Saturday, March 25, 2006

Outside of London

I forgot to mention that I was interviewed last night for Swedish TV. They were collecting "man in the street" reaction to the Labour party funding scandal. I told them that we have become used to such things in America.

I took a day trip to Windsor Castle, Stonehenge and Bath which we visited in that order. So, I shall recap each in that same order. After some confusion in the bus station with lots of tours leaving at the same time and lots of people trying to make sure they end up on the right tour and a group on our tour that was missed by the hotel pickups and had to taxi in, we are on our way with a group of 50 or so (only a few empty seats on the bus). Windsor Castle was about 90 minutes from the city. Don't recall many highlights on the journey other than passing the Fuller Brewery (one of London's most famous and well respected). During the trip, the guide struggles to bring some life into the group with a good deal of humor laced through his stories - he's actually quite good, its the group that seems to be lacking.

After a bit of a trek from the coach to the castle grounds (definitely seperated the strong from the weak within the group). Only a few other groups are present, so we get tickets and gain entrance to the grounds rather easily. After one or two brief lectures, we are let loose through the state apartments, starting with a walk around Queen Mary's doll house. The doll house was interesting, but the state apartments were another thing altogether. I have never seen anything quite like it. Probably the closest things I can think of for comparison are Napoleon's apartments in the Louvre or the Breakers in Newport (but its been a long, long time since I last visited the mansions in Newport so my memory may have inflated how grand they were). Versaille isn't even close to comparing to what you encounter as you walk through these rooms. The walk takes you through bedrooms, sitting rooms, dining rooms, entry halls, salons - quite a wide array of rooms in all various shapes and sizes. Each is fully decked out with furnishings, paintings, and all kinds of other amazing decorations, carpeting and the like. As an example, in one of the smaller rooms, there was something like $600mil worth of paintings on the walls. The proportions of the rooms are also quite immense in every dimension. I heard that we were one of the last groups to get the extended tour of the apartments as they shorten the tour when the number of tourists starts picking up in the coming weeks. This included walking through the part of the castle where the fire started but has now been rebuilt and restored. Unfortunately, pictures inside the castle were not allowed. They would have been amazing.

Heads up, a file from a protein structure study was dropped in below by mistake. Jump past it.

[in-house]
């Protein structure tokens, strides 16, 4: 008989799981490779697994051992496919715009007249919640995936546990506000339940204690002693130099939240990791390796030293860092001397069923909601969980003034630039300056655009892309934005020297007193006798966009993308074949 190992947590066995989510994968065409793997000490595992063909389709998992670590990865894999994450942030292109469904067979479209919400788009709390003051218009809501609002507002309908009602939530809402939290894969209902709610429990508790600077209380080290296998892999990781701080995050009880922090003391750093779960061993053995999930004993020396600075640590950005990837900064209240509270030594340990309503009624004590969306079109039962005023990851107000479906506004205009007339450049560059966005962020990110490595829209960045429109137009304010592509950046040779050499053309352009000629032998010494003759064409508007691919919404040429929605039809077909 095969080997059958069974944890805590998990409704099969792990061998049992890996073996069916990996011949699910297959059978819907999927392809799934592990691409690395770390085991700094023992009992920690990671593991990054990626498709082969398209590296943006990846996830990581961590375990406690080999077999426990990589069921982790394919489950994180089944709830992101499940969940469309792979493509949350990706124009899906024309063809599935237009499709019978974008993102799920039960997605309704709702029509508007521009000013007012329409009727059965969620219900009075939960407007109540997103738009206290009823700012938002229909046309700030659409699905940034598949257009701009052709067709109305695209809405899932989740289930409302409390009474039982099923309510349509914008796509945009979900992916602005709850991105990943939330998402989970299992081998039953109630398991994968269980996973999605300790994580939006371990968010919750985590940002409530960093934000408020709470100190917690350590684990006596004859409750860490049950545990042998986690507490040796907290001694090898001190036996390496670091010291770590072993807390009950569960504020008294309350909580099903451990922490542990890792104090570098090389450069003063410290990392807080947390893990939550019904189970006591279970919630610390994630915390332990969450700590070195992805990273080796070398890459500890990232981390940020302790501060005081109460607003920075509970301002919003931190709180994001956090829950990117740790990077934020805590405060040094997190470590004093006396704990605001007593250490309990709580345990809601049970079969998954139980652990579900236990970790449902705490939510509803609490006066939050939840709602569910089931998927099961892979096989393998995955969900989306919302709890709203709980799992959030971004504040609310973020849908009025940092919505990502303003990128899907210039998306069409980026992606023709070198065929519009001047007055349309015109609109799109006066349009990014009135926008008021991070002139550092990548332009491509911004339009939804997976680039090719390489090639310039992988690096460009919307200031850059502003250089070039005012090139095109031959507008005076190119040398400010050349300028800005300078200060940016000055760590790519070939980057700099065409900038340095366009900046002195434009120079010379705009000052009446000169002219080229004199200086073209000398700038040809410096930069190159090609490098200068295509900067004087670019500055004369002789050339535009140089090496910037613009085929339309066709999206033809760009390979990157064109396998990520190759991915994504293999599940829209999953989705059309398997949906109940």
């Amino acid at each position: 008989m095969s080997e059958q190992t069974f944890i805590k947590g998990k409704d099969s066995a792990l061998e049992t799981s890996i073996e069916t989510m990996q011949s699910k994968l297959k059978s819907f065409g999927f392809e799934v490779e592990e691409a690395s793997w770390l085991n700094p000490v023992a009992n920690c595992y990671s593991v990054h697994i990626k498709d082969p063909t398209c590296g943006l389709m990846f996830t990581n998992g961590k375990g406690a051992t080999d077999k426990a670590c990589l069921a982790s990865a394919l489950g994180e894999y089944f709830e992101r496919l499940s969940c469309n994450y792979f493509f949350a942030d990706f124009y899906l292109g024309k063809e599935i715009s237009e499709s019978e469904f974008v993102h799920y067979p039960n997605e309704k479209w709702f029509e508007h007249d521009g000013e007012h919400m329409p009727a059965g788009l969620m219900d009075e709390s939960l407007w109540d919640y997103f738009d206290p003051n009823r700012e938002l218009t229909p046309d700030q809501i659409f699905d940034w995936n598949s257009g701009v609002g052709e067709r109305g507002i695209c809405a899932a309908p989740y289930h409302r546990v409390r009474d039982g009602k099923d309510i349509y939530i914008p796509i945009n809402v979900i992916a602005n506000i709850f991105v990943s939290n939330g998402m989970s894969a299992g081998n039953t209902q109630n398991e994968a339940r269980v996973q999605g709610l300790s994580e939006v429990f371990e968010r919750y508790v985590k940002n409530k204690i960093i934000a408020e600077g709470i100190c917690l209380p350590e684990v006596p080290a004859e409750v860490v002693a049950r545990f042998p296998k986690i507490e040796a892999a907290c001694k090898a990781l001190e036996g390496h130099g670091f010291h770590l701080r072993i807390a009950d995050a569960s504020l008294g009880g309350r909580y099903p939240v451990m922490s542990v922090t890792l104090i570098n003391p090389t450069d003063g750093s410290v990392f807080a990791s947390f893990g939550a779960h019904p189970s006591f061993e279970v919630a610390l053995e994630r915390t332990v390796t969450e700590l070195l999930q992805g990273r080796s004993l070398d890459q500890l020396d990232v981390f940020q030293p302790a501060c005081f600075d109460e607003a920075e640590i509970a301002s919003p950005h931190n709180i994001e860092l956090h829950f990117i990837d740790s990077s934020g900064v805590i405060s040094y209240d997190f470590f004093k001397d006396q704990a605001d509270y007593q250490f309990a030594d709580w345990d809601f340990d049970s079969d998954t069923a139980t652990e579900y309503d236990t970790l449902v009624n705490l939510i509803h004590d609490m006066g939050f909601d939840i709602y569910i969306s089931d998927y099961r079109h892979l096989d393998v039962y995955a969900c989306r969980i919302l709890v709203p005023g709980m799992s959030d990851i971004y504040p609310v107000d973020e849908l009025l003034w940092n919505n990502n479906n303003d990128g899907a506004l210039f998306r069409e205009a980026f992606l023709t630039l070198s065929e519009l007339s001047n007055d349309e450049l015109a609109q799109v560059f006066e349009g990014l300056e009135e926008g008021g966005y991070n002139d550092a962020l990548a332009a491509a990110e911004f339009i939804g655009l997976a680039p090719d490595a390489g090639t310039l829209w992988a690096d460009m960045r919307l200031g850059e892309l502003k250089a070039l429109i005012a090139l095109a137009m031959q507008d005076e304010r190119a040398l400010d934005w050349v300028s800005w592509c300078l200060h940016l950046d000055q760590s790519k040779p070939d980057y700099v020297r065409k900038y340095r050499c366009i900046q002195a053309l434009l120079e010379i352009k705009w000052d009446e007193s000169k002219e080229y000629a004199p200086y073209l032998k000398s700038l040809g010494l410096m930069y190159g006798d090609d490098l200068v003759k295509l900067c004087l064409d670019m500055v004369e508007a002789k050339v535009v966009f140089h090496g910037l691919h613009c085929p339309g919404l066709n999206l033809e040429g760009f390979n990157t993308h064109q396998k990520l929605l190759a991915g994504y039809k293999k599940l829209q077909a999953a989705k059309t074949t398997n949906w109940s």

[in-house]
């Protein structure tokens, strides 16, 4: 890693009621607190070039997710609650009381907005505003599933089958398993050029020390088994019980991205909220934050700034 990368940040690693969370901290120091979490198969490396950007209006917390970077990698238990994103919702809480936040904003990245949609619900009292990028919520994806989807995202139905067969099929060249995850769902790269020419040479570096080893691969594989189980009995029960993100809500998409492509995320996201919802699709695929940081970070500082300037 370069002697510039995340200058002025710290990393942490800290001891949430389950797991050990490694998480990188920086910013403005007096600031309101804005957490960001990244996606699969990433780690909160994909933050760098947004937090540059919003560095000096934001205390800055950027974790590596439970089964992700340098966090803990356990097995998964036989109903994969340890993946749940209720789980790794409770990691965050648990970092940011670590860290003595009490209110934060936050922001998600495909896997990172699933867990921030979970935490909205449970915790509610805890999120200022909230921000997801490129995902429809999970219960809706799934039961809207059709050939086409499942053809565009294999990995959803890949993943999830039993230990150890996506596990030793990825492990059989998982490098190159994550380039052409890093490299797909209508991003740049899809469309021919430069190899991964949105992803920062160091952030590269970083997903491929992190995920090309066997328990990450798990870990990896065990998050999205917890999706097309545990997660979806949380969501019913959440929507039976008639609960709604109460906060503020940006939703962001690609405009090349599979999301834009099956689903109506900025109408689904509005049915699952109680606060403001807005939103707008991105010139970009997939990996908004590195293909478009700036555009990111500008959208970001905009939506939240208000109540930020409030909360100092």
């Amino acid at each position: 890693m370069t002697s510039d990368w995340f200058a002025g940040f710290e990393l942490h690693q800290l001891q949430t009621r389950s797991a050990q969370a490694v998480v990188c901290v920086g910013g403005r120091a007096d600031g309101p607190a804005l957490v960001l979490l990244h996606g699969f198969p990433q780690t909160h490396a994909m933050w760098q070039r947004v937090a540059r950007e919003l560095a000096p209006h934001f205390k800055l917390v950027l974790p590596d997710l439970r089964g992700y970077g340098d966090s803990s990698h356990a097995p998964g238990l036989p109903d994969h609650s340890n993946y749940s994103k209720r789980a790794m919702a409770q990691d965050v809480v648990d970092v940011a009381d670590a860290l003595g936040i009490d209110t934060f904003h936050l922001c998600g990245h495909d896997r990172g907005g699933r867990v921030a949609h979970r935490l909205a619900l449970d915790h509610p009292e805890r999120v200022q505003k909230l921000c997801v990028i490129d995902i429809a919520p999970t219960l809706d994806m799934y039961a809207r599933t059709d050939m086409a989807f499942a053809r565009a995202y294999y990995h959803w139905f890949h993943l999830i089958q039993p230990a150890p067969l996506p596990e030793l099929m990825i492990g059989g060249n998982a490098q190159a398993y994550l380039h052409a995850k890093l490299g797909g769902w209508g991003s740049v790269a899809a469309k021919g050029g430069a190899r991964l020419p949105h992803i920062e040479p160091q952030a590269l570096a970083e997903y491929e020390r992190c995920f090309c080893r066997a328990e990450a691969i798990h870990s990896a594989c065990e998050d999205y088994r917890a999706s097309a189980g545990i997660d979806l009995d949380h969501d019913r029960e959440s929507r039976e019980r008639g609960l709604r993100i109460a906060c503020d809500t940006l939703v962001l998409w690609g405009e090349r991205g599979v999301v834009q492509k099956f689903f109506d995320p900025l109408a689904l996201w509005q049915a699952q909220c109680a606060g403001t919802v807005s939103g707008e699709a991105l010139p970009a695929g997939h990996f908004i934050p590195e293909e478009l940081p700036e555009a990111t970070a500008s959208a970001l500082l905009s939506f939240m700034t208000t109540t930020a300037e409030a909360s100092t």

And, I'm happy to report there was a Starbucks just outside the castle walls.